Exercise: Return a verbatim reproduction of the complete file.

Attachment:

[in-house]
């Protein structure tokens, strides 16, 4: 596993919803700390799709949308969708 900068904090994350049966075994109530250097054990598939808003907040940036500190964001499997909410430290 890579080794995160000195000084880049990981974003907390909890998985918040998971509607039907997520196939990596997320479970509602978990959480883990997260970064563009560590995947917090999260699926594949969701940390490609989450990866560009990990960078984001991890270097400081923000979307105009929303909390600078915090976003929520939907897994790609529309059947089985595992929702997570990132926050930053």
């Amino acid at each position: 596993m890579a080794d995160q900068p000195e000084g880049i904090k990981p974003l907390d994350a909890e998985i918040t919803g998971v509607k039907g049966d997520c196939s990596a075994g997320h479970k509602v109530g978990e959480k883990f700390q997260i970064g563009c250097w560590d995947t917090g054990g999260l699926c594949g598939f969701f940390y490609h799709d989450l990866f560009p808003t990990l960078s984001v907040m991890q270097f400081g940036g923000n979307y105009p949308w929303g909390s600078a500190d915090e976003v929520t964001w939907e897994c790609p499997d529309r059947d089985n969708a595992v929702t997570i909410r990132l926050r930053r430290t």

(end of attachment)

[in-house]
């Protein structure tokens, strides 16, 4: 596993919803700390799709949308969708 900068904090994350049966075994109530250097054990598939808003907040940036500190964001499997909410430290 890579080794995160000195000084880049990981974003907390909890998985918040998971509607039907997520196939990596997320479970509602978990959480883990997260970064563009560590995947917090999260699926594949969701940390490609989450990866560009990990960078984001991890270097400081923000979307105009929303909390600078915090976003929520939907897994790609529309059947089985595992929702997570990132926050930053």
């Amino acid at each position: 596993m890579a080794d995160q900068p000195e000084g880049i904090k990981p974003l907390d994350a909890e998985i918040t919803g998971v509607k039907g049966d997520c196939s990596a075994g997320h479970k509602v109530g978990e959480k883990f700390q997260i970064g563009c250097w560590d995947t917090g054990g999260l699926c594949g598939f969701f940390y490609h799709d989450l990866f560009p808003t990990l960078s984001v907040m991890q270097f400081g940036g923000n979307y105009p949308w929303g909390s600078a500190d915090e976003v929520t964001w939907e897994c790609p499997d529309r059947d089985n969708a595992v929702t997570i909410r990132l926050r930053r430290t």